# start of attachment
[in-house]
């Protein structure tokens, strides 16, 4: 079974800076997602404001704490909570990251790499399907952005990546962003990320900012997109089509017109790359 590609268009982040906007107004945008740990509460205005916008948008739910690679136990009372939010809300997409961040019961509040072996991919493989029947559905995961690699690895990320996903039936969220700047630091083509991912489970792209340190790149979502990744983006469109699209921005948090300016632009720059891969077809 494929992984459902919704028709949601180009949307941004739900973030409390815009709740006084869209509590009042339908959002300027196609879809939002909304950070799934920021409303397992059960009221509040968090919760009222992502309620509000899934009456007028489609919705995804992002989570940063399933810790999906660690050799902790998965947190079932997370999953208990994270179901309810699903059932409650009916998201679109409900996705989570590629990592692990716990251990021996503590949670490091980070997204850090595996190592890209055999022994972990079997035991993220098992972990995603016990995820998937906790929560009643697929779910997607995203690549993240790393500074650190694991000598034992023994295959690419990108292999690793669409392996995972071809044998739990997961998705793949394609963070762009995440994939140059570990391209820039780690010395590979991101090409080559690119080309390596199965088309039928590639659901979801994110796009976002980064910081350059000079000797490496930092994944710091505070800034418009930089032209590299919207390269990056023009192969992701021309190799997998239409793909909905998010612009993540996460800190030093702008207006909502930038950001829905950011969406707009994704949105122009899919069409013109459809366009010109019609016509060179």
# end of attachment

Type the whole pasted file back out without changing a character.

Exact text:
[in-house]
């Protein structure tokens, strides 16, 4: 079974800076997602404001704490909570990251790499399907952005990546962003990320900012997109089509017109790359 590609268009982040906007107004945008740990509460205005916008948008739910690679136990009372939010809300997409961040019961509040072996991919493989029947559905995961690699690895990320996903039936969220700047630091083509991912489970792209340190790149979502990744983006469109699209921005948090300016632009720059891969077809 494929992984459902919704028709949601180009949307941004739900973030409390815009709740006084869209509590009042339908959002300027196609879809939002909304950070799934920021409303397992059960009221509040968090919760009222992502309620509000899934009456007028489609919705995804992002989570940063399933810790999906660690050799902790998965947190079932997370999953208990994270179901309810699903059932409650009916998201679109409900996705989570590629990592692990716990251990021996503590949670490091980070997204850090595996190592890209055999022994972990079997035991993220098992972990995603016990995820998937906790929560009643697929779910997607995203690549993240790393500074650190694991000598034992023994295959690419990108292999690793669409392996995972071809044998739990997961998705793949394609963070762009995440994939140059570990391209820039780690010395590979991101090409080559690119080309390596199965088309039928590639659901979801994110796009976002980064910081350059000079000797490496930092994944710091505070800034418009930089032209590299919207390269990056023009192969992701021309190799997998239409793909909905998010612009993540996460800190030093702008207006909502930038950001829905950011969406707009994704949105122009899919069409013109459809366009010109019609016509060179």